Pay threat to Anelka and Drogba in Shanghai Shenhua shareholders' row
Futures of Anelka and Drogba in the balance as dispute over investment rocks Shanghai club
Shanghai Shenhua have been rocked by a row over investment that could threaten the futures of star signings Nicolas Anelka and Didier Drogba.
Sources say chairman Zhu Jun may stop paying the former Chelsea players' salaries, said to be more than US$300,000 a week, if funds are not committed by the five other state-owned shareholders.
Zhu, founder of The9, a Nasdaq-listed online game developer and operator, took management control of Shenhua in 2007 when he secured his 28.5 per cent share of the club.
According to the 2007 agreement, Zhu's share in the club would rise to 70 per cent if his total investment exceeded 150 million yuan (HK$183 million).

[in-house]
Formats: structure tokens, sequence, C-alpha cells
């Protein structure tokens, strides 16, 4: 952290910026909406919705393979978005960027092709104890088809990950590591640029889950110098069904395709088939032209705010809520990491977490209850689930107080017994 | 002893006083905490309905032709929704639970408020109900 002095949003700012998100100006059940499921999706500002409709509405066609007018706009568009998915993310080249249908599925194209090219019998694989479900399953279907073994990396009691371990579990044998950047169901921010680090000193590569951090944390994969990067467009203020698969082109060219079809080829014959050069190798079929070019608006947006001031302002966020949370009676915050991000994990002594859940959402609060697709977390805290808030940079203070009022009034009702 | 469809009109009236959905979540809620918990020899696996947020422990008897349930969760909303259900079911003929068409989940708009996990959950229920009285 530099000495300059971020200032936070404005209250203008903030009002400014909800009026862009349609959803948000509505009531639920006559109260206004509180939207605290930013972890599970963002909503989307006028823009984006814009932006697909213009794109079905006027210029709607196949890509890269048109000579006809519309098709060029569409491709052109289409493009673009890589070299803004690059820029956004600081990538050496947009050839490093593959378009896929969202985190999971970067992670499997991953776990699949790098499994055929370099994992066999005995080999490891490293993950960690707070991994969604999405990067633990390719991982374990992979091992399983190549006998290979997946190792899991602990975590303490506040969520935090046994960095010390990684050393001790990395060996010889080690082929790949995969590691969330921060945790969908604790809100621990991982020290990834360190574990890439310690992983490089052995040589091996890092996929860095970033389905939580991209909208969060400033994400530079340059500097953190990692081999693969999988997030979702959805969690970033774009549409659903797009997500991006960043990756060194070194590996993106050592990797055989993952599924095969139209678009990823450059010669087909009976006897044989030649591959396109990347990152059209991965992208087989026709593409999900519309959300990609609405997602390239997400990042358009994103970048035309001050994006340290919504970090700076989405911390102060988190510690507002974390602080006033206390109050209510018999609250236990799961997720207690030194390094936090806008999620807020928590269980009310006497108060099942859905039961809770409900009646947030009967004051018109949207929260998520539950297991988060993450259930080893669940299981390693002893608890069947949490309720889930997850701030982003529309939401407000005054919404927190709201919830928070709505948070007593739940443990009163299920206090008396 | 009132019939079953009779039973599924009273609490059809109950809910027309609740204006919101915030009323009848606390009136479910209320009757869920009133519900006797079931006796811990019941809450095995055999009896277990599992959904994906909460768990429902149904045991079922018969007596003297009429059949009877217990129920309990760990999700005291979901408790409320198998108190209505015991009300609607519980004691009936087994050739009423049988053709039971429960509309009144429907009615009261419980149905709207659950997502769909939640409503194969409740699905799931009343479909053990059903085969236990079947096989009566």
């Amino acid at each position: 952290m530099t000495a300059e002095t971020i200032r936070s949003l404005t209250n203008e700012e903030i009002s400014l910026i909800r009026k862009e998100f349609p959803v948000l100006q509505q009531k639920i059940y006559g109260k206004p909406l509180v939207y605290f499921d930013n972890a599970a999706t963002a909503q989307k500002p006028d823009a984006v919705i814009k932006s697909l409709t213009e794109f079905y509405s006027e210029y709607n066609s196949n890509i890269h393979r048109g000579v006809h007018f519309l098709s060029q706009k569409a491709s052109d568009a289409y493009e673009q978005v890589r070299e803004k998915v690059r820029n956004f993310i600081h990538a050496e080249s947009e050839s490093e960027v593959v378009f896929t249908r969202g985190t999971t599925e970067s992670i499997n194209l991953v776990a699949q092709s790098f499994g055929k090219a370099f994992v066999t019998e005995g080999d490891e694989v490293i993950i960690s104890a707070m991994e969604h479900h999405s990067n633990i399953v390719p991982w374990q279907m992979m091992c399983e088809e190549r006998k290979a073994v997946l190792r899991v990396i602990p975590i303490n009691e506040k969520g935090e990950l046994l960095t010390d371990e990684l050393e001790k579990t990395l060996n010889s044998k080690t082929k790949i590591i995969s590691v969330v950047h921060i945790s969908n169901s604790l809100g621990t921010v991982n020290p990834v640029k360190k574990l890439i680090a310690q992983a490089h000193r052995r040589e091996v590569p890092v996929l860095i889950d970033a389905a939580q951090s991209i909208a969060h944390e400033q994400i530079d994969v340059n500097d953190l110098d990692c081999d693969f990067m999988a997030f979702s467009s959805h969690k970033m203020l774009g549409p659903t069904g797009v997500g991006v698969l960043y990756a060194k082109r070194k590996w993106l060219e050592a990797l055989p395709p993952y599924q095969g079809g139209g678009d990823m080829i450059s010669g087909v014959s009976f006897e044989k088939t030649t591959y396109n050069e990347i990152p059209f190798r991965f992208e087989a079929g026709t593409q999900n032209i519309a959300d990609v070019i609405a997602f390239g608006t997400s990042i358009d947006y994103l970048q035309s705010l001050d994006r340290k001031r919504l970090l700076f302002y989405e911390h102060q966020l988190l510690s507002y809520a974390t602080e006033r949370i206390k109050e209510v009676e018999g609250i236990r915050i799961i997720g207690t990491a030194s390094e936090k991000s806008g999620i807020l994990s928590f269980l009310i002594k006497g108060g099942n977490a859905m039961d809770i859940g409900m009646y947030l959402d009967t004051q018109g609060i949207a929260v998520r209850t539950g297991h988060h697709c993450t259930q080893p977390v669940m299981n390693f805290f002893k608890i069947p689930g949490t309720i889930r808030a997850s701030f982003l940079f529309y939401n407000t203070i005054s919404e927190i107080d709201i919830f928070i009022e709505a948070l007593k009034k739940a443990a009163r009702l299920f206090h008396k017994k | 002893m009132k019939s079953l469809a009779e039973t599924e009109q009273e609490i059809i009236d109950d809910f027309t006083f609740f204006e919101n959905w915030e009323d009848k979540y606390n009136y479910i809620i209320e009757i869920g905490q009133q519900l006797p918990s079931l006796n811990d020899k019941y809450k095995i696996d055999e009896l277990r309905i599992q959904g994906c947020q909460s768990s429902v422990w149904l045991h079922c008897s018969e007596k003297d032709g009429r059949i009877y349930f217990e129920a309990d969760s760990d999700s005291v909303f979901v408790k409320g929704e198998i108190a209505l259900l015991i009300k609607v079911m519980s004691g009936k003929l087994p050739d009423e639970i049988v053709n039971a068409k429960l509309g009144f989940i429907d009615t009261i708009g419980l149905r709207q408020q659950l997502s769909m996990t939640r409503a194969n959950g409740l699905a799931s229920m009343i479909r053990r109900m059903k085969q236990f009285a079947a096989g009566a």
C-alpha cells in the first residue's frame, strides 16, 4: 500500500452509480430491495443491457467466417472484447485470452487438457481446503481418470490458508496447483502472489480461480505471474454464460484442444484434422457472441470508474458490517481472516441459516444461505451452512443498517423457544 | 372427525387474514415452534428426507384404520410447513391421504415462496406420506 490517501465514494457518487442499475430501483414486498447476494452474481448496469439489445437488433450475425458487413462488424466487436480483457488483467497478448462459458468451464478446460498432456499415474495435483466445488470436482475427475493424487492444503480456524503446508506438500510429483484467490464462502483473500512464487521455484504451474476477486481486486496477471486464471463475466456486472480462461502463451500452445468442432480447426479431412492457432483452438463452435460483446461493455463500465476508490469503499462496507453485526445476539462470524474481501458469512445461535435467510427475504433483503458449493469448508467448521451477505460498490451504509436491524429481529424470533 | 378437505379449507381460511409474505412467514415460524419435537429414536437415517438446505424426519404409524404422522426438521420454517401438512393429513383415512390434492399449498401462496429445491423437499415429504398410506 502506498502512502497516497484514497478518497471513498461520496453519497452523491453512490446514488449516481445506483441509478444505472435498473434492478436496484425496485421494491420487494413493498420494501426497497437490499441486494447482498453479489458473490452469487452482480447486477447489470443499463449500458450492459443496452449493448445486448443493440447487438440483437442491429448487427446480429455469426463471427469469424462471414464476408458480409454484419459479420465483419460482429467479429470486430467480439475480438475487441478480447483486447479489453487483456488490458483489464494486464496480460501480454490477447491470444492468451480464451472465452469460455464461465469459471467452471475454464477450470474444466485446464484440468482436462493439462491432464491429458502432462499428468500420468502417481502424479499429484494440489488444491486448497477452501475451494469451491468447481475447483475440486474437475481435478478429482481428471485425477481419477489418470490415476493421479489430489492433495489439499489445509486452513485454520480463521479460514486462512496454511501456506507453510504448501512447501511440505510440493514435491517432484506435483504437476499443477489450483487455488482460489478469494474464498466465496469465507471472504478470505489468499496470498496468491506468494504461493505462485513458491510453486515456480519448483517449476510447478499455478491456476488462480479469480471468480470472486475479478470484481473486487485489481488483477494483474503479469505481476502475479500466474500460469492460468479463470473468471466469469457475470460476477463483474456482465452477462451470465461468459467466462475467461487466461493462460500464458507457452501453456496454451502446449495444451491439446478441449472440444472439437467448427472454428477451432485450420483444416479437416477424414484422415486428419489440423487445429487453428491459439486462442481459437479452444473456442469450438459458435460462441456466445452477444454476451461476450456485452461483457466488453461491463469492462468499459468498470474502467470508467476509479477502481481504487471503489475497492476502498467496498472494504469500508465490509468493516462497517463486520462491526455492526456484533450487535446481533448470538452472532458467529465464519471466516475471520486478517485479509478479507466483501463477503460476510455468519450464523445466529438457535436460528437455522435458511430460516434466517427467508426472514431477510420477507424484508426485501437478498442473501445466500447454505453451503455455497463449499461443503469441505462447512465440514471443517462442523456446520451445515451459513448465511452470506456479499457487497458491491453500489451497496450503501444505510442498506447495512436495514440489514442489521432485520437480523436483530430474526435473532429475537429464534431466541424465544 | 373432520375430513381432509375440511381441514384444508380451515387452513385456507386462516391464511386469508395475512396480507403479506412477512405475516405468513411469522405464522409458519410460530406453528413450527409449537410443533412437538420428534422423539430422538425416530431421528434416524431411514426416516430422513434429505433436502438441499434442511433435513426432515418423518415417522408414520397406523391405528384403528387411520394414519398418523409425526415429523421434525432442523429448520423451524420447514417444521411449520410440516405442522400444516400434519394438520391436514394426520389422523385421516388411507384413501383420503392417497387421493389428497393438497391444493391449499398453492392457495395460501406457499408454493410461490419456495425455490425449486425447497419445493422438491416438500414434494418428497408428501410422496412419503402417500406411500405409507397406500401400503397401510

The state-owned Oriental Sports Daily reported that Zhu had invested about 600 million yuan into Shenhua.
Meanwhile, the other shareholders - five local government-owned companies - have not put in any money at all, according to three people with knowledge of the matter.
One of the companies is the Shanghai Media & Entertainment Group, which controls the city's major television and radio stations.
This season, Shenhua signed former English Premier League players Anelka and Drogba, the most prominent imports in the history of the Chinese Super League.
The combined value of their contracts, which expire in two years, is about US$70 million.
The sources said Zhu, who could not be reached for comment yesterday, was trying to use the contracts with the two stars as bargaining chips. "He is betting that the local government will step in and order the other shareholders to give money," said one source with knowledge of Zhu's thinking.
Shenhua are one of the mainland's top soccer teams, winning the national title twice since China launched its professional league in 1994.
But the financial storm could threaten to disrupt the team's challenge for glory this season.
On Saturday, Shenhua's Giovanni Moreno missed the match against Shandong Luneng because Shenhua failed to pay the Colombian's former employer, Racing Club of Argentina, the US$7 million transfer fee.